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Old 08-25-2019, 08:55 PM   #1
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replacing just one tire, question about load index and tread depth

Hey guys,

I need to replace my left rear tire due to a nail puncture too close to the sidewall.

Rear right tire tread depth is ~ 8.5/32", brand new will be 10/32". Is this too much difference or is replacing just one tire is okay? My tires have about 6000km on them.

Replacement tire will be the same make and model except the load index, my car uses 91H, shop can only order 92H, is this something I should worry about?

edit: forgot to mention the most important piece: car is FWD.

Tire is all-season, non low-profile tire if that makes any difference.


Thanks!
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Last edited by anxiety; 08-25-2019 at 11:17 PM.
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Old 08-25-2019, 11:00 PM   #2
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Is your car AWD?
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Old 08-25-2019, 11:17 PM   #3
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Quote:
Originally Posted by BIC_BAWS View Post
Is your car AWD?
sorry forgot to mention the most important piece: no it is FWD.

Tire is all-season, non low-profile tire if that makes any difference.
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Old 08-26-2019, 12:00 AM   #4
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it will be fine, especially since it is from the rear. Even left to right (on the drive axle) will normally have slight difference in wear due to torque output. Typically the threshold point to recommend the pair of tires is when the difference is in excess of 2/32"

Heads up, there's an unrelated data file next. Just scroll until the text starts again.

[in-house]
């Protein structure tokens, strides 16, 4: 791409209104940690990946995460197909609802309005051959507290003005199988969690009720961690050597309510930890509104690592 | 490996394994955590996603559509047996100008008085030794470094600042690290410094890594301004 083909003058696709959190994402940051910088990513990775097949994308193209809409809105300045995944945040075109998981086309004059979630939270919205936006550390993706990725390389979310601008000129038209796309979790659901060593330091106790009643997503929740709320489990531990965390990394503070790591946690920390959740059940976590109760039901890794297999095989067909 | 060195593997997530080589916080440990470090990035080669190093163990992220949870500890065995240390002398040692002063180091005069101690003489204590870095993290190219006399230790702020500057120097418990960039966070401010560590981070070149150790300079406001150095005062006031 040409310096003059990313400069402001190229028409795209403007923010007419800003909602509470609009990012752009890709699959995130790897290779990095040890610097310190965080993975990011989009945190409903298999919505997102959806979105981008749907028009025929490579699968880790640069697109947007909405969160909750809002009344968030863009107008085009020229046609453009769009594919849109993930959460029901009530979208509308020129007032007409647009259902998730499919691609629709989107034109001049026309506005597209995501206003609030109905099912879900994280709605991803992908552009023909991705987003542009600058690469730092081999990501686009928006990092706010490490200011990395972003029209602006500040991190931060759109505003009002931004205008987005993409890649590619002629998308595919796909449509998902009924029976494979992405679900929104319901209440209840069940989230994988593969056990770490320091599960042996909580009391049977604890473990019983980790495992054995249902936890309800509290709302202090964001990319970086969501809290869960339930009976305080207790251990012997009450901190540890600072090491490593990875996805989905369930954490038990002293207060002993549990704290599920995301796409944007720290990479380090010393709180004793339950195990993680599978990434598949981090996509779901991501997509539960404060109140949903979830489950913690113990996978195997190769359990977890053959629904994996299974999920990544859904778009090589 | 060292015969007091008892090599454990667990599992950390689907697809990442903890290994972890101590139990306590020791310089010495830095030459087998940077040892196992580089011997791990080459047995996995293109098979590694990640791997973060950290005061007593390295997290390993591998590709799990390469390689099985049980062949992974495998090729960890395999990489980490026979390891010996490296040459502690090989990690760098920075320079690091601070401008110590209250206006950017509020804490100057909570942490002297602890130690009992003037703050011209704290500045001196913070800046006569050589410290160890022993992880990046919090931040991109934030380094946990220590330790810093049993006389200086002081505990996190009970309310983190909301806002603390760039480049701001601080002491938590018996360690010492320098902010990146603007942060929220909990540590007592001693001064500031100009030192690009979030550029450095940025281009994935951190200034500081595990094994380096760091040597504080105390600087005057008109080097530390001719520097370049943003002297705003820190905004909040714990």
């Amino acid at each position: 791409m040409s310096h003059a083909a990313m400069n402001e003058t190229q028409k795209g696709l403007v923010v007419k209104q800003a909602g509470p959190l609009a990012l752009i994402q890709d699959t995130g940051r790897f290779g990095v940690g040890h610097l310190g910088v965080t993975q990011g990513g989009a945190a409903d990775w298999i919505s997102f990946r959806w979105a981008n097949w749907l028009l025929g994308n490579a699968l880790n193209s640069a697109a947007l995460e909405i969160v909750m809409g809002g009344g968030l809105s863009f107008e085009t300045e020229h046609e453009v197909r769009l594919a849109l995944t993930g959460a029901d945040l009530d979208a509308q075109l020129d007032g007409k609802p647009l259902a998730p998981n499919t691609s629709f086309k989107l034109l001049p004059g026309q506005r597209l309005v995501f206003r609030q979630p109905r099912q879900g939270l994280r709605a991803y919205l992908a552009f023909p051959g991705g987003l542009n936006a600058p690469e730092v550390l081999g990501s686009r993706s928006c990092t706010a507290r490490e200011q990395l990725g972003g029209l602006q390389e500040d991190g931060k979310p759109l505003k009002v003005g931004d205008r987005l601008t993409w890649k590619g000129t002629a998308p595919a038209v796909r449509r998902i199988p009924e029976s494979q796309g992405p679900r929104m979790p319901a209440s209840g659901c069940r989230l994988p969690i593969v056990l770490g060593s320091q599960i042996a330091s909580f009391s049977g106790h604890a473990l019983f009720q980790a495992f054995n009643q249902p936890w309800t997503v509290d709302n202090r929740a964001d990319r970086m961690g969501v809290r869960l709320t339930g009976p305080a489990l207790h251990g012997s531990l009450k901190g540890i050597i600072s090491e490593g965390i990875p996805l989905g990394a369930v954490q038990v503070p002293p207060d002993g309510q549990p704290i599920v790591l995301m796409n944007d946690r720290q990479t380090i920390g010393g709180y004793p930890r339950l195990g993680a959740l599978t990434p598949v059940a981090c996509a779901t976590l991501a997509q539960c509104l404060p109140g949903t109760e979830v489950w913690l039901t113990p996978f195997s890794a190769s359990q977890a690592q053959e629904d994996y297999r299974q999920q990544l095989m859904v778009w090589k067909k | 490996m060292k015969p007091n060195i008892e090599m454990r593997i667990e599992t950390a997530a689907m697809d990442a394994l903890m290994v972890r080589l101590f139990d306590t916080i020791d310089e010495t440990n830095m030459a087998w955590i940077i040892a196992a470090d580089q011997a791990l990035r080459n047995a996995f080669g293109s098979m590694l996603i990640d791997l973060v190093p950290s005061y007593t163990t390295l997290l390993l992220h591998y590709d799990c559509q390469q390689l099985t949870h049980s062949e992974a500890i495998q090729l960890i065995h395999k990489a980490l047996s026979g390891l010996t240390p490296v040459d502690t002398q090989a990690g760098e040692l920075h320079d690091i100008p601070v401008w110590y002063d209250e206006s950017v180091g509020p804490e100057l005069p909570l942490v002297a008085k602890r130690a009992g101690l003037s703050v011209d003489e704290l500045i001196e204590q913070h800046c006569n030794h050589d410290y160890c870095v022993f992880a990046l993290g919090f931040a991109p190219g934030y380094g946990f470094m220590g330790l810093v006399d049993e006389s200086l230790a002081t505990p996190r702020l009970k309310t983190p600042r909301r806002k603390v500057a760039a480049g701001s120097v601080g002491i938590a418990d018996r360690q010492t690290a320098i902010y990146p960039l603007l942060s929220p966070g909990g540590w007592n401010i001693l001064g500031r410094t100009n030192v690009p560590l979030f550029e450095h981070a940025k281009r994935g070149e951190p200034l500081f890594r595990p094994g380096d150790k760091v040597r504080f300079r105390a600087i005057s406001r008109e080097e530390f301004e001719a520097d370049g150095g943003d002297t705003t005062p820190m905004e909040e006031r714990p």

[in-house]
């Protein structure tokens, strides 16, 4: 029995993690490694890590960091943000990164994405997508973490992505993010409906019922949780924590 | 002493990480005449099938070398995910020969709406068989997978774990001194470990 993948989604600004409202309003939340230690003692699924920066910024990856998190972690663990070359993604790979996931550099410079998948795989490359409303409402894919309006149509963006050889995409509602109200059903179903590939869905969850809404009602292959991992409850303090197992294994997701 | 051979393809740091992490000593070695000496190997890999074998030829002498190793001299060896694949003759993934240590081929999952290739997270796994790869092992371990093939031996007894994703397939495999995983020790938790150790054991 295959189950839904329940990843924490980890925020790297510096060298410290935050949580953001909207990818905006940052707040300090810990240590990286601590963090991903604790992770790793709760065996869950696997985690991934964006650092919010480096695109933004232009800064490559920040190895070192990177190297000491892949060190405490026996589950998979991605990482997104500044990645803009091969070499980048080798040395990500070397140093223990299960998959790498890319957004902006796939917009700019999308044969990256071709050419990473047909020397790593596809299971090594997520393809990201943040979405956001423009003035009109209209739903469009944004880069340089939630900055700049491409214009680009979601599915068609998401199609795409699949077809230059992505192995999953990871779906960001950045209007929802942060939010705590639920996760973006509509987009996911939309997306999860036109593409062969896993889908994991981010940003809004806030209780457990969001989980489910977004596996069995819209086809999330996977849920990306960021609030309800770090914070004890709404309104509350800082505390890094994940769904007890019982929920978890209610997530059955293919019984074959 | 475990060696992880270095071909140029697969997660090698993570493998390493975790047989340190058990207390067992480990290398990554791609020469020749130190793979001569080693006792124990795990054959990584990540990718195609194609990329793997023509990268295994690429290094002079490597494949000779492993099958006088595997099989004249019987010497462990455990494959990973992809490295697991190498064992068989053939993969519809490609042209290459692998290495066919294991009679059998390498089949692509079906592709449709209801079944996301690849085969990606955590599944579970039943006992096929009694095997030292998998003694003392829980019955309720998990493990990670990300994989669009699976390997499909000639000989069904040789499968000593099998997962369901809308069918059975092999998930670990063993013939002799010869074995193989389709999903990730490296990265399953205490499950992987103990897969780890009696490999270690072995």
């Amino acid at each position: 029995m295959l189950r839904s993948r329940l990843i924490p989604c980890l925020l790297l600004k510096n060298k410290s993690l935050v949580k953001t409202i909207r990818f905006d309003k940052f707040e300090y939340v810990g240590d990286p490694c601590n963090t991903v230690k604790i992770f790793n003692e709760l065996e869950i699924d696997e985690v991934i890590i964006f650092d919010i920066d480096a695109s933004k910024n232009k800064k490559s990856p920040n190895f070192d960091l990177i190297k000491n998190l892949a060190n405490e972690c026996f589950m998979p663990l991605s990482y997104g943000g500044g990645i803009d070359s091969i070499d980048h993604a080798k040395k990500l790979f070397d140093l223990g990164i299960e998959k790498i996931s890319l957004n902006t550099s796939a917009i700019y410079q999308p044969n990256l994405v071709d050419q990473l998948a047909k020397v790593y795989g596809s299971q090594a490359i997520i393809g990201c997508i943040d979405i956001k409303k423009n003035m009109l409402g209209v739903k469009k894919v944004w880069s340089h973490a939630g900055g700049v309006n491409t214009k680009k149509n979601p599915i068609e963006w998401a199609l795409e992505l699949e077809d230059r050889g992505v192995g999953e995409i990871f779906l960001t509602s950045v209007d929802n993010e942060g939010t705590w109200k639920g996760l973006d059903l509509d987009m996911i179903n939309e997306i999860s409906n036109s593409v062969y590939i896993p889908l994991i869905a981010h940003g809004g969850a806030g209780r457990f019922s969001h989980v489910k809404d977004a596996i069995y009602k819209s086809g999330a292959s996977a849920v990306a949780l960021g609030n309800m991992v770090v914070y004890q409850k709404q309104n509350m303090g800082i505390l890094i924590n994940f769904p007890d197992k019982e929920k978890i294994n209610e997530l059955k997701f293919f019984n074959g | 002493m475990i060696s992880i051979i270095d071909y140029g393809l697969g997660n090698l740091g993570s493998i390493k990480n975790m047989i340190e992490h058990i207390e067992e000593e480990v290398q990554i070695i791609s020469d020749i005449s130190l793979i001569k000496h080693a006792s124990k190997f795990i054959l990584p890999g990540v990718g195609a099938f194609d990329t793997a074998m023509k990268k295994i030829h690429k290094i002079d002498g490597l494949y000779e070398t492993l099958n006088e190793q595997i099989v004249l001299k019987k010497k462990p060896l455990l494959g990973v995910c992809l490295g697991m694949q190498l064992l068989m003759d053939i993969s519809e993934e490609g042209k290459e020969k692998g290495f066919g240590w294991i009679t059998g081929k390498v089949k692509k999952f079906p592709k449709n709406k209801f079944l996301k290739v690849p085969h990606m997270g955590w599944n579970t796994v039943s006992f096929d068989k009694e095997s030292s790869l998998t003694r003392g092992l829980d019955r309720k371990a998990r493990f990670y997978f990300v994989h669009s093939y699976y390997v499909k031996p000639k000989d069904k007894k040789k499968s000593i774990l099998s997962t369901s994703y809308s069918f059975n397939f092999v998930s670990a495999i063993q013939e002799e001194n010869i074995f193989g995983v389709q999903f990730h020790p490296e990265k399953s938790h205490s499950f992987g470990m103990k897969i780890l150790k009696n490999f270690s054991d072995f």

Will the other specs be the same? Treadwear, traction, etc
I thought it was kind of odd that there would be a same tire but the load rating be slightly different, unless perhaps it's not exactly the same? or discontinued already?
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Old 08-26-2019, 12:17 AM   #5
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Quote:
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it will be fine, especially since it is from the rear. Even left to right (on the drive axle) will normally have slight difference in wear due to torque output. Typically the threshold point to recommend the pair of tires is when the difference is in excess of 2/32"


Will the other specs be the same? Treadwear, traction, etc
I thought it was kind of odd that there would be a same tire but the load rating be slightly different, unless perhaps it's not exactly the same? or discontinued already?
Good question! I thought I was the only one OCD about the stuff so I did not even mention treadwear which also will be different.

I'm still confused about what treadwear indicate for? Is higher the better?

If you look under specs in the link I provided, my tire is 205/60/R16, and mine is the only one that's 91H, being a Mazda.

The other three 92H tires for 205/60/R16 have different treadwear, different section width, tread width, and one 92H has a maximum psi of 51 compared to all 44. and one tire has 812 revs per mile compared to 811.